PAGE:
Where madness meets reality

Monthly Archive: July 2013



July 2013



The Tough Cookie

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We all love to have an impressive personality stating that we are strong, and in a male dominating society we strive to prove that we have opinions that matter and stand out in our minds. The thing we might lack the most is understanding the differences between the strong character, the tough cookie, and imposing unjustified opinions just for the sake of pointing out our existence. It was often perceived that a weak female personality is the inability to make decisions on her own or not disclosing her opinions freely.

After reading a lot of personal development books and after going through a lot of exercises myself I wanted to share the traits that can actually give me or any other woman the strength in our outstanding personalities.

At first we have to admit and be aware that a strong character is not violent or stubborn; these are far from defining a strong personality, in both genders.

– A strong personality can’t be seen as vanity, there is a very thin line between being self-confident and vanity or pride in yourself which is a huge sign of a weak person.

– Sharpness is not strong. Some might assume that you have to be sharp and violent to put things straight while being strong is the art of being able to deal with others depending on their minds and never underestimating anyone.

– A strong female character uses her capabilities to achieve her goals and aspirations and overcome the difficulties to reach them.

– You find joy and pleasure in helping and guiding others. You don’t wait for anything from anyone in return for what you gave.

– The self confidence and strong personality make you not pay attention to the words of hypocrisy which other women usually enjoy. Your capabilities help you feel the sincerity in the words you receive.

– You are ambitious with targets and goals in life and you set a plan for yourself to work hard to achieve them and never give in to failure and despair.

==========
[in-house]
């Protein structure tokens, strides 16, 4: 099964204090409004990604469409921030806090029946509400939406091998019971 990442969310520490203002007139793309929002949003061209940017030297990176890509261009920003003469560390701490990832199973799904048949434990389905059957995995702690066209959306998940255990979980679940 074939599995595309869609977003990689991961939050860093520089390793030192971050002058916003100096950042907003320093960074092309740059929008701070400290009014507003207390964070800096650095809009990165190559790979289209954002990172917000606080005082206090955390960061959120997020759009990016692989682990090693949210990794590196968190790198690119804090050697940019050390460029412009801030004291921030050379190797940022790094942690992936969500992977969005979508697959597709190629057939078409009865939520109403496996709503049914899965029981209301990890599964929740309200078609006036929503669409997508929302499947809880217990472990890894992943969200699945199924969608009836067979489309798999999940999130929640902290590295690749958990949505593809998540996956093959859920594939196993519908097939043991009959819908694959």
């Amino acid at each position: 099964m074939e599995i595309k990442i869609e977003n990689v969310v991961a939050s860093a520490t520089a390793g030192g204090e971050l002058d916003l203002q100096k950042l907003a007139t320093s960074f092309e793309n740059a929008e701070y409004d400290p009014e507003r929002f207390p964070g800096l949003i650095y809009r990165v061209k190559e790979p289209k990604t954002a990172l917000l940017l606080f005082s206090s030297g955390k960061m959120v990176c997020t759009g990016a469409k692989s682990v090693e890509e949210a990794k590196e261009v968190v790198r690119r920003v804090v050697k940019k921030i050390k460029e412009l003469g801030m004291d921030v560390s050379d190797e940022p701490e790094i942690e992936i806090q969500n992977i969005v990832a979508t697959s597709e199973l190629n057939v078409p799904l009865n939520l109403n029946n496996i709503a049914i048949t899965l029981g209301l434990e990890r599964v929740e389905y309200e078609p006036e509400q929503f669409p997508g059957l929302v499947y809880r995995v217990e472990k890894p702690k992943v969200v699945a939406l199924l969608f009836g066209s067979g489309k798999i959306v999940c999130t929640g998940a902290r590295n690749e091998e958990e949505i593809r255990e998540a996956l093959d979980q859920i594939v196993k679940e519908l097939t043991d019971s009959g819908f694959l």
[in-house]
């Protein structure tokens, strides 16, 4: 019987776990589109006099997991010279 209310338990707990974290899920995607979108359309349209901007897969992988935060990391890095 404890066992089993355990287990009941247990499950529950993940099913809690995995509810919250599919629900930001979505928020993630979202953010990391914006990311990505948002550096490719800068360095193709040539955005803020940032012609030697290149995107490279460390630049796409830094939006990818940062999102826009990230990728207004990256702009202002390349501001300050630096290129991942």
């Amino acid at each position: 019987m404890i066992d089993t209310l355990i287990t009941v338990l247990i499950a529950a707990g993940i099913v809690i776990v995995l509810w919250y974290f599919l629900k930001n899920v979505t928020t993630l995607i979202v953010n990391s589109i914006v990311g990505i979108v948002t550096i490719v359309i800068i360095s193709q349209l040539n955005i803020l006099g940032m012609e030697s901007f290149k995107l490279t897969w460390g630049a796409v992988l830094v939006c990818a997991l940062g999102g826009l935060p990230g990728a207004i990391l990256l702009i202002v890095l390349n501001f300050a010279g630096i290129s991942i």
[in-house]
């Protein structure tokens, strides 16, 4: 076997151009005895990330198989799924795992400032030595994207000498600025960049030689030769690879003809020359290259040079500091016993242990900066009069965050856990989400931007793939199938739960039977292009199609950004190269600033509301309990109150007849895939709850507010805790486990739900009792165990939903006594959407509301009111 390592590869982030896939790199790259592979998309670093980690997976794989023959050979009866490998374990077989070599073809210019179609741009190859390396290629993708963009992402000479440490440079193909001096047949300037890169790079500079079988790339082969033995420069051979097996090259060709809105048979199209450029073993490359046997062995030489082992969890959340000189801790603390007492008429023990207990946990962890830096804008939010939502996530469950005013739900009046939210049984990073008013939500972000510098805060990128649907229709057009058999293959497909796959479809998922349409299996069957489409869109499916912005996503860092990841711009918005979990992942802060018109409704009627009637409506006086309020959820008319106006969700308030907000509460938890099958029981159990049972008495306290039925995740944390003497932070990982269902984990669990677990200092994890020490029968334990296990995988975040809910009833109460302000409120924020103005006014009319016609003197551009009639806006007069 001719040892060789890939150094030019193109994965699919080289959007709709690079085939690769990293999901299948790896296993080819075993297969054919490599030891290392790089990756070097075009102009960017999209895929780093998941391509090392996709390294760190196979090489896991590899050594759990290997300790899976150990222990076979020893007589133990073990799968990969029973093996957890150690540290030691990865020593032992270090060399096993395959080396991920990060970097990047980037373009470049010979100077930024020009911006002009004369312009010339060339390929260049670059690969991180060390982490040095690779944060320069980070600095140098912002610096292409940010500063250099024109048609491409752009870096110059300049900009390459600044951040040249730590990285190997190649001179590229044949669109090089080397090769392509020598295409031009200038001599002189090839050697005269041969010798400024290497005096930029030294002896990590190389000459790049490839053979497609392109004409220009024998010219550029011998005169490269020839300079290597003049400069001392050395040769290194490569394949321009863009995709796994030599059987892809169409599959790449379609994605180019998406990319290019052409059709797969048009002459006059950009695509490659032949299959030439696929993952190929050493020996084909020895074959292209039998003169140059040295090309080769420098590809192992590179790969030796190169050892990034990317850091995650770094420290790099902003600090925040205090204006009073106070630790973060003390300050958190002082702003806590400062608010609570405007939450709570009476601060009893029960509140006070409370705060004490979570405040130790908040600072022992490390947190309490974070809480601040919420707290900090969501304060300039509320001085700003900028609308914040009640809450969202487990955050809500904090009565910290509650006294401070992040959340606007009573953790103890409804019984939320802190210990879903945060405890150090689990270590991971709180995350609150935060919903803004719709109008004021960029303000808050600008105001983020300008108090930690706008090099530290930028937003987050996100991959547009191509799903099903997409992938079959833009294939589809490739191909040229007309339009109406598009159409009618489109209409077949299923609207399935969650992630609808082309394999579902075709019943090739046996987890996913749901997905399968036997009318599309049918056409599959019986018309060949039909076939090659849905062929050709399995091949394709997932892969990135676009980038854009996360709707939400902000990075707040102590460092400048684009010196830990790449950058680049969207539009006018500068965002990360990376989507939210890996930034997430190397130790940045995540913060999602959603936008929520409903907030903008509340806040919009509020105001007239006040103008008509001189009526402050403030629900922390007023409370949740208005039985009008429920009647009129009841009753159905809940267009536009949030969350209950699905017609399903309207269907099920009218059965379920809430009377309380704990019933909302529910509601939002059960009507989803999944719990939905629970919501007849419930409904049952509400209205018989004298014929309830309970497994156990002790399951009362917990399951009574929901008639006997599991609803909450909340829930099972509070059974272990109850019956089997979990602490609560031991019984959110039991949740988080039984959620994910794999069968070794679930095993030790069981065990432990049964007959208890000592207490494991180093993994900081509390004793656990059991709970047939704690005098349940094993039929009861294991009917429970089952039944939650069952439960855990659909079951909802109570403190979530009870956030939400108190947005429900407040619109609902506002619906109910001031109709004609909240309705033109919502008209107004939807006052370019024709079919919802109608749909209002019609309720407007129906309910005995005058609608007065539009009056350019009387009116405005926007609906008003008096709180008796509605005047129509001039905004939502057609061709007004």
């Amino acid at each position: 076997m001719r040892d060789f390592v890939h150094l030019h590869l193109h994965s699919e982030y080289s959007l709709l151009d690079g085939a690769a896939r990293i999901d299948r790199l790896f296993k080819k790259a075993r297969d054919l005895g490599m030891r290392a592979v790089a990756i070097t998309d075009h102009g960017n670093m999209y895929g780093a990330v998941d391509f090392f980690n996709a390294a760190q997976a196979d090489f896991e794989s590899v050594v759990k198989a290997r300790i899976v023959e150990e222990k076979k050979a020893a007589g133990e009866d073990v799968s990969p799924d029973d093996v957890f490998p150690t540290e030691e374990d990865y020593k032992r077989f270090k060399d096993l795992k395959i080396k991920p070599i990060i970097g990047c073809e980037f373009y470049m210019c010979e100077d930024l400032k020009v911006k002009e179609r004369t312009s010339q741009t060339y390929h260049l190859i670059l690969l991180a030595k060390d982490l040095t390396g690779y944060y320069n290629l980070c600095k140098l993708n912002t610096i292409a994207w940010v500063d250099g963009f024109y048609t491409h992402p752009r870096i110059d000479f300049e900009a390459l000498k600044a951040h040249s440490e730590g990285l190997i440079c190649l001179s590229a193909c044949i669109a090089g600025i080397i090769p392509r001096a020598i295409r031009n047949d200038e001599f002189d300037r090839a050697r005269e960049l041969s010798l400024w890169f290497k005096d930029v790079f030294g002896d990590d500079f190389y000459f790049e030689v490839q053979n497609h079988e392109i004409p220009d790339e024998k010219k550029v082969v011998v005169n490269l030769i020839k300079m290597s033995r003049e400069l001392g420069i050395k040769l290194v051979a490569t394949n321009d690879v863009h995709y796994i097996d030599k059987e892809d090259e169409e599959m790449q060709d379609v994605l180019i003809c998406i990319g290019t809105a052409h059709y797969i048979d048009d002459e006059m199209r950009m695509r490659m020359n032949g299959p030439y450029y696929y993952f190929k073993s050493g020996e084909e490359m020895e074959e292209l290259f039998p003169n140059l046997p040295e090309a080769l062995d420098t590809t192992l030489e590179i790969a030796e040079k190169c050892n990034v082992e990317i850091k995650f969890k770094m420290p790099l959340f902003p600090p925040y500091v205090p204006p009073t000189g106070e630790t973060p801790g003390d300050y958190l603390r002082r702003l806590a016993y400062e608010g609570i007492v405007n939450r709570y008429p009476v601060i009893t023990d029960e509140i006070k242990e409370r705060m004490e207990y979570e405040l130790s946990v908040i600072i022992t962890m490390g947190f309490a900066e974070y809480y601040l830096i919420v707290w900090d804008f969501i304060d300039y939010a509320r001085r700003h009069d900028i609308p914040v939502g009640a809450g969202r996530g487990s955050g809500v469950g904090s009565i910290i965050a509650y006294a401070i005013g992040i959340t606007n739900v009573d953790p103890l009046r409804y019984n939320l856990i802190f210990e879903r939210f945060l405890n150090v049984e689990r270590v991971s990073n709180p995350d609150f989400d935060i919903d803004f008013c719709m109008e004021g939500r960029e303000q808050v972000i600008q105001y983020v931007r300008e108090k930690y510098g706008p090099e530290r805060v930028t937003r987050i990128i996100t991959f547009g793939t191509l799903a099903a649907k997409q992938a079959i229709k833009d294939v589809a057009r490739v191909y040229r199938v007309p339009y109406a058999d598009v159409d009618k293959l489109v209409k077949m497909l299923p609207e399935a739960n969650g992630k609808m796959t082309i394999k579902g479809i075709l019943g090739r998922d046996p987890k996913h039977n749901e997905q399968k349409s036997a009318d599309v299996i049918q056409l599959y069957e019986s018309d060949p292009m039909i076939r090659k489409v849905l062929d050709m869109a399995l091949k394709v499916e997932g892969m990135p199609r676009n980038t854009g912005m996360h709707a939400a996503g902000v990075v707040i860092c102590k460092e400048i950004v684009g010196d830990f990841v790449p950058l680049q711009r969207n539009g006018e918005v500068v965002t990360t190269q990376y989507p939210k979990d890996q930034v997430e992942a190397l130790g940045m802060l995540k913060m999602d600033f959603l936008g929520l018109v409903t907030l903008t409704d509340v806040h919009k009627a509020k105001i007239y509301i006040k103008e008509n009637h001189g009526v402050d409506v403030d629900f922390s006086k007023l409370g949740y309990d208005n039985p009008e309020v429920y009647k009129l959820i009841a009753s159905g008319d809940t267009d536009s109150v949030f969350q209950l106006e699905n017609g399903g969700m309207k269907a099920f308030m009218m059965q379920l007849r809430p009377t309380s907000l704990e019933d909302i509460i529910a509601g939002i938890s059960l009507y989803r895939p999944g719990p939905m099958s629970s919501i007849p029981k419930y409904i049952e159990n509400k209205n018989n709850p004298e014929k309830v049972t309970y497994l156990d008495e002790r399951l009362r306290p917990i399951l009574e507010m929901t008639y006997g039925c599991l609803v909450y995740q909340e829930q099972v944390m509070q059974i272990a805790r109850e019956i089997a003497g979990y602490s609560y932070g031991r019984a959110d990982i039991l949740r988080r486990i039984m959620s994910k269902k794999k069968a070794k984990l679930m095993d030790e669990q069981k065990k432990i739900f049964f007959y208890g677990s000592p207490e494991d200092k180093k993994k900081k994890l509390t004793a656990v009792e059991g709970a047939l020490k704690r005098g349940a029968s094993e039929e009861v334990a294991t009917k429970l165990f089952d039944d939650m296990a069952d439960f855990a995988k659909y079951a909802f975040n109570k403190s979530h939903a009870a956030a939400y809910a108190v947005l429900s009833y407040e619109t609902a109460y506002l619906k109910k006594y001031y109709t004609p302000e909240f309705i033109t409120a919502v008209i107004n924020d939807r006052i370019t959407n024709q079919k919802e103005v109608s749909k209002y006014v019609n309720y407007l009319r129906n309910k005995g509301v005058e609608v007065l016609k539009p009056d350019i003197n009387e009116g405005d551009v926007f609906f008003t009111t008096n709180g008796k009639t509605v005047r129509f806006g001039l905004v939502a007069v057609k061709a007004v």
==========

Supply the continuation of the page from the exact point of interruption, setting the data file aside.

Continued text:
– You are open to the world, to everyone and always up for meeting new people and building new relationships, which makes you worthy of love and respect.

– A strong woman knows the value of time, energy, and effort being put into tasks and knows how to invest in herself to enjoy and balance her work and leisure.

– In the end, what is most important is a strong woman who is proud of her opinions and not afraid to share them with anyone, not afraid of telling the truth to anybody, but is also keen and considerate about the feelings of others. Even when you have the ability to fight hard you’ll still have the internal power of observation that enables you to read what is going on around you and adjust your reactions accordingly.

 “A strong woman understands that the gifts such as logic, decisiveness, and strength are just as feminine as intuition and emotional connection. She values and uses all of her gifts.” – Nancy Rathburn



July 2013



Why should it always be a husband?

Written by , Posted in Babbles, Experience

We live in the most conservative Asian culture –or maybe just a double-faced blind-sided society.

If you look around you in your own social circle, you’ll understand what I’ll be discussing here.

We women were raised with one ultimate goal, which is to get married and procreate like rabbits. It is very rare to find a family that raises their daughter to be a useful member of the society rather than grooming her to be a trophy wife.